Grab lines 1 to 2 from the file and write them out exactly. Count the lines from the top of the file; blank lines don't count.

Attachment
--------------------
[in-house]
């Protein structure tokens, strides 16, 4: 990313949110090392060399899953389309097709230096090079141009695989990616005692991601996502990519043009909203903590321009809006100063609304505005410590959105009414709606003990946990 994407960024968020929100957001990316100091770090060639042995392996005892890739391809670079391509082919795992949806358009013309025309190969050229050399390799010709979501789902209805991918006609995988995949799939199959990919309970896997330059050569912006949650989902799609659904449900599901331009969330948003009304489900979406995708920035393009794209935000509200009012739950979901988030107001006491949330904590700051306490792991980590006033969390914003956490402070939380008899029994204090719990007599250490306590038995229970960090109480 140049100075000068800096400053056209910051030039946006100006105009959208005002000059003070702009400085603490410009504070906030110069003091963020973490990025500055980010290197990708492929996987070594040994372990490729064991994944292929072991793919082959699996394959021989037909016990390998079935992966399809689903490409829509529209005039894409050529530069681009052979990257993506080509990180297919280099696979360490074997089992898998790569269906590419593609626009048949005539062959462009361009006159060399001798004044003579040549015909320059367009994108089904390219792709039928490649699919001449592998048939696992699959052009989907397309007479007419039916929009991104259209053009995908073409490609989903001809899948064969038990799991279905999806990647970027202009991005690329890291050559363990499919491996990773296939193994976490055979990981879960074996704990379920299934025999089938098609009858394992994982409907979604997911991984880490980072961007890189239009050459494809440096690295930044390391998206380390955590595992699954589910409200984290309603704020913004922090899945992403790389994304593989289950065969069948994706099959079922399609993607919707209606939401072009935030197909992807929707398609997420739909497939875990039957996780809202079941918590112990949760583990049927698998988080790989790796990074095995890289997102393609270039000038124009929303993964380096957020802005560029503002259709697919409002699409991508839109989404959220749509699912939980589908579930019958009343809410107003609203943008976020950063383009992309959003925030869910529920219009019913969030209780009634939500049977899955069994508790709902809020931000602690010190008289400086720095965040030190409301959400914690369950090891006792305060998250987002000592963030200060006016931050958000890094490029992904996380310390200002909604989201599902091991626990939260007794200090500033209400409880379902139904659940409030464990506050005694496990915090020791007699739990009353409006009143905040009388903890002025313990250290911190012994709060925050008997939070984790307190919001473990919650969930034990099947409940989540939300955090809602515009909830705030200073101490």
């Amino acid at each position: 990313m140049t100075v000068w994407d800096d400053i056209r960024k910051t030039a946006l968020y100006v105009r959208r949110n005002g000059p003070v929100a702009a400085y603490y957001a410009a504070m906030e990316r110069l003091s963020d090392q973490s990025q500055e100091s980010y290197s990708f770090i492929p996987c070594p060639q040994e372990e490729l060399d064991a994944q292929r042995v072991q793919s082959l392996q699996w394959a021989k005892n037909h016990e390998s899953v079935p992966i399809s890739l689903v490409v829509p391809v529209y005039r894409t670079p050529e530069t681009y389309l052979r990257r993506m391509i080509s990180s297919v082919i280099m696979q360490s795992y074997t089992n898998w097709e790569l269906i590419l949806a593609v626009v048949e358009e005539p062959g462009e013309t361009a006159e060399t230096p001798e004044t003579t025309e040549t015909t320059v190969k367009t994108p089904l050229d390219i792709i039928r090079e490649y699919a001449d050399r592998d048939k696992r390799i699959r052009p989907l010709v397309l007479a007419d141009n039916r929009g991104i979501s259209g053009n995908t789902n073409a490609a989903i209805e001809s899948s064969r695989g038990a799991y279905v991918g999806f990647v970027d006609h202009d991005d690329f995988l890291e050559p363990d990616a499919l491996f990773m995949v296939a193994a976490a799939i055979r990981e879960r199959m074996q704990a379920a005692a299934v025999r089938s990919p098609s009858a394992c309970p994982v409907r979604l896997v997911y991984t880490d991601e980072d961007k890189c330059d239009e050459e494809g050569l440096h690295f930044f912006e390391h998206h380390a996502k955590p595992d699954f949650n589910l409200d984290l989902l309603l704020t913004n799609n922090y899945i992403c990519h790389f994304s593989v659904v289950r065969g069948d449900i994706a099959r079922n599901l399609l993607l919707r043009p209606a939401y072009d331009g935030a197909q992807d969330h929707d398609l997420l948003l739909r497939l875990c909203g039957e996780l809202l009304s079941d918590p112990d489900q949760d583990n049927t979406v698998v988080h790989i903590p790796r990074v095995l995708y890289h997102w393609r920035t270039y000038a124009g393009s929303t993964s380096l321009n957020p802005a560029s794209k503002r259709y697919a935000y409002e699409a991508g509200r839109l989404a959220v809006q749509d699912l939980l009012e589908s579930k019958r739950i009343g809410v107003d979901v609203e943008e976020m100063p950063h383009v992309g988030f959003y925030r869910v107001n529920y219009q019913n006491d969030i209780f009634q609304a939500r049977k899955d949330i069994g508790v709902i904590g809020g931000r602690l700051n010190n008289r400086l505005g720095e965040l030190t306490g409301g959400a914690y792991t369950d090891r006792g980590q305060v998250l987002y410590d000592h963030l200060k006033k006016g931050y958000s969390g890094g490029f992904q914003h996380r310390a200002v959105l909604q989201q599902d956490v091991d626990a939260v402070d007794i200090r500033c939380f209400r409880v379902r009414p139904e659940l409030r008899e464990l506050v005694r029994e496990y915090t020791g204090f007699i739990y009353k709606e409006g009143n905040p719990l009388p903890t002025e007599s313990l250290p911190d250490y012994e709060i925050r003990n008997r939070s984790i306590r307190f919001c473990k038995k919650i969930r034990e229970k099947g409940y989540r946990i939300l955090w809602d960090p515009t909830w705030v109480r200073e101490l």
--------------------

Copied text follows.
[in-house]
């Protein structure tokens, strides 16, 4: 990313949110090392060399899953389309097709230096090079141009695989990616005692991601996502990519043009909203903590321009809006100063609304505005410590959105009414709606003990946990 994407960024968020929100957001990316100091770090060639042995392996005892890739391809670079391509082919795992949806358009013309025309190969050229050399390799010709979501789902209805991918006609995988995949799939199959990919309970896997330059050569912006949650989902799609659904449900599901331009969330948003009304489900979406995708920035393009794209935000509200009012739950979901988030107001006491949330904590700051306490792991980590006033969390914003956490402070939380008899029994204090719990007599250490306590038995229970960090109480 140049100075000068800096400053056209910051030039946006100006105009959208005002000059003070702009400085603490410009504070906030110069003091963020973490990025500055980010290197990708492929996987070594040994372990490729064991994944292929072991793919082959699996394959021989037909016990390998079935992966399809689903490409829509529209005039894409050529530069681009052979990257993506080509990180297919280099696979360490074997089992898998790569269906590419593609626009048949005539062959462009361009006159060399001798004044003579040549015909320059367009994108089904390219792709039928490649699919001449592998048939696992699959052009989907397309007479007419039916929009991104259209053009995908073409490609989903001809899948064969038990799991279905999806990647970027202009991005690329890291050559363990499919491996990773296939193994976490055979990981879960074996704990379920299934025999089938098609009858394992994982409907979604997911991984880490980072961007890189239009050459494809440096690295930044390391998206380390955590595992699954589910409200984290309603704020913004922090899945992403790389994304593989289950065969069948994706099959079922399609993607919707209606939401072009935030197909992807929707398609997420739909497939875990039957996780809202079941918590112990949760583990049927698998988080790989790796990074095995890289997102393609270039000038124009929303993964380096957020802005560029503002259709697919409002699409991508839109989404959220749509699912939980589908579930019958009343809410107003609203943008976020950063383009992309959003925030869910529920219009019913969030209780009634939500049977899955069994508790709902809020931000602690010190008289400086720095965040030190409301959400914690369950090891006792305060998250987002000592963030200060006016931050958000890094490029992904996380310390200002909604989201599902091991626990939260007794200090500033209400409880379902139904659940409030464990506050005694496990915090020791007699739990009353409006009143905040009388903890002025313990250290911190012994709060925050008997939070984790307190919001473990919650969930034990099947409940989540939300955090809602515009909830705030200073101490």